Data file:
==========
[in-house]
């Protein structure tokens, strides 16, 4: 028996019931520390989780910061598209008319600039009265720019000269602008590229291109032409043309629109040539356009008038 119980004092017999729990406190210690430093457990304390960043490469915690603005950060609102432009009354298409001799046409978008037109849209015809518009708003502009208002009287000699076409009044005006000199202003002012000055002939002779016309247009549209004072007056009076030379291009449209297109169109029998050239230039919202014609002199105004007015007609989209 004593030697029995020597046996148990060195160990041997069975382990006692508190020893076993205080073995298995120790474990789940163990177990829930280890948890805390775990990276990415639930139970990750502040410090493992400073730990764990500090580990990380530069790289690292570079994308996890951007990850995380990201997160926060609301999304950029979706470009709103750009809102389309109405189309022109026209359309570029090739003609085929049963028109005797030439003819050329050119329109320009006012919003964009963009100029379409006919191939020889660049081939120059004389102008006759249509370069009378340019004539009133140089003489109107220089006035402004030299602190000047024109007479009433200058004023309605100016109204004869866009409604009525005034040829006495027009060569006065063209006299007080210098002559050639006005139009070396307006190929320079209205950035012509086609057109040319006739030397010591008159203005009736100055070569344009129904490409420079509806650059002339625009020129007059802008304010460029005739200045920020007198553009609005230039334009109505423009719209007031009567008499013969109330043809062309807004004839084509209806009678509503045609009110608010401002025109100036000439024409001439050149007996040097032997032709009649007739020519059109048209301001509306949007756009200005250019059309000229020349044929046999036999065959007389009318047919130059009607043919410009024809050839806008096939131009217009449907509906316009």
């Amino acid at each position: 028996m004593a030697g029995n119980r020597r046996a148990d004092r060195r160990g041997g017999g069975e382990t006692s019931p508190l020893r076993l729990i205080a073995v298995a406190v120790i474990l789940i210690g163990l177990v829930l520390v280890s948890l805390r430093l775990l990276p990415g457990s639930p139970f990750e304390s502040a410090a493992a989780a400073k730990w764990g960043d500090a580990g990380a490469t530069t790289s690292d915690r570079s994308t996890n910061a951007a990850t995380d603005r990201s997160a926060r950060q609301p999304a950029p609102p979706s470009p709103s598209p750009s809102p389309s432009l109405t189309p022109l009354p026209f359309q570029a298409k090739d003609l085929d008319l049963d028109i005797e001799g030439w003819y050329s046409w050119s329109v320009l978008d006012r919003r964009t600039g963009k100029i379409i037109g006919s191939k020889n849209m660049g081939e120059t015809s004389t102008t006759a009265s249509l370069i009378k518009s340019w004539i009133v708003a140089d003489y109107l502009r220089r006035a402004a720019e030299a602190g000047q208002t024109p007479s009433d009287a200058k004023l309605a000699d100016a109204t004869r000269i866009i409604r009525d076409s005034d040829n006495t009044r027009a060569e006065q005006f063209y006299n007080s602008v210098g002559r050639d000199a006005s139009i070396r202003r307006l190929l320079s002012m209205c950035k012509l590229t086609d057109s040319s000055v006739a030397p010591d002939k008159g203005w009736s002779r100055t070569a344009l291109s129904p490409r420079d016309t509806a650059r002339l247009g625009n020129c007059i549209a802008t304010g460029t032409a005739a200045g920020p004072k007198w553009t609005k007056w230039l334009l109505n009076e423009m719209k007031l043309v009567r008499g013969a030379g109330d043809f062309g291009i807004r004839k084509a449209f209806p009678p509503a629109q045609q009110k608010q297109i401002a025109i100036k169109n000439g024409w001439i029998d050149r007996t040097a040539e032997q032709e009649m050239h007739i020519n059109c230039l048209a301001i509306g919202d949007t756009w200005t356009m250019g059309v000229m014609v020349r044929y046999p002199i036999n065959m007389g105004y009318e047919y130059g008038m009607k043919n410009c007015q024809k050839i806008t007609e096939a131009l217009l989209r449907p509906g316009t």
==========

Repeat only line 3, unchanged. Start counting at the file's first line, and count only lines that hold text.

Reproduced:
């Amino acid at each position: 028996m004593a030697g029995n119980r020597r046996a148990d004092r060195r160990g041997g017999g069975e382990t006692s019931p508190l020893r076993l729990i205080a073995v298995a406190v120790i474990l789940i210690g163990l177990v829930l520390v280890s948890l805390r430093l775990l990276p990415g457990s639930p139970f990750e304390s502040a410090a493992a989780a400073k730990w764990g960043d500090a580990g990380a490469t530069t790289s690292d915690r570079s994308t996890n910061a951007a990850t995380d603005r990201s997160a926060r950060q609301p999304a950029p609102p979706s470009p709103s598209p750009s809102p389309s432009l109405t189309p022109l009354p026209f359309q570029a298409k090739d003609l085929d008319l049963d028109i005797e001799g030439w003819y050329s046409w050119s329109v320009l978008d006012r919003r964009t600039g963009k100029i379409i037109g006919s191939k020889n849209m660049g081939e120059t015809s004389t102008t006759a009265s249509l370069i009378k518009s340019w004539i009133v708003a140089d003489y109107l502009r220089r006035a402004a720019e030299a602190g000047q208002t024109p007479s009433d009287a200058k004023l309605a000699d100016a109204t004869r000269i866009i409604r009525d076409s005034d040829n006495t009044r027009a060569e006065q005006f063209y006299n007080s602008v210098g002559r050639d000199a006005s139009i070396r202003r307006l190929l320079s002012m209205c950035k012509l590229t086609d057109s040319s000055v006739a030397p010591d002939k008159g203005w009736s002779r100055t070569a344009l291109s129904p490409r420079d016309t509806a650059r002339l247009g625009n020129c007059i549209a802008t304010g460029t032409a005739a200045g920020p004072k007198w553009t609005k007056w230039l334009l109505n009076e423009m719209k007031l043309v009567r008499g013969a030379g109330d043809f062309g291009i807004r004839k084509a449209f209806p009678p509503a629109q045609q009110k608010q297109i401002a025109i100036k169109n000439g024409w001439i029998d050149r007996t040097a040539e032997q032709e009649m050239h007739i020519n059109c230039l048209a301001i509306g919202d949007t756009w200005t356009m250019g059309v000229m014609v020349r044929y046999p002199i036999n065959m007389g105004y009318e047919y130059g008038m009607k043919n410009c007015q024809k050839i806008t007609e096939a131009l217009l989209r449907p509906g316009t």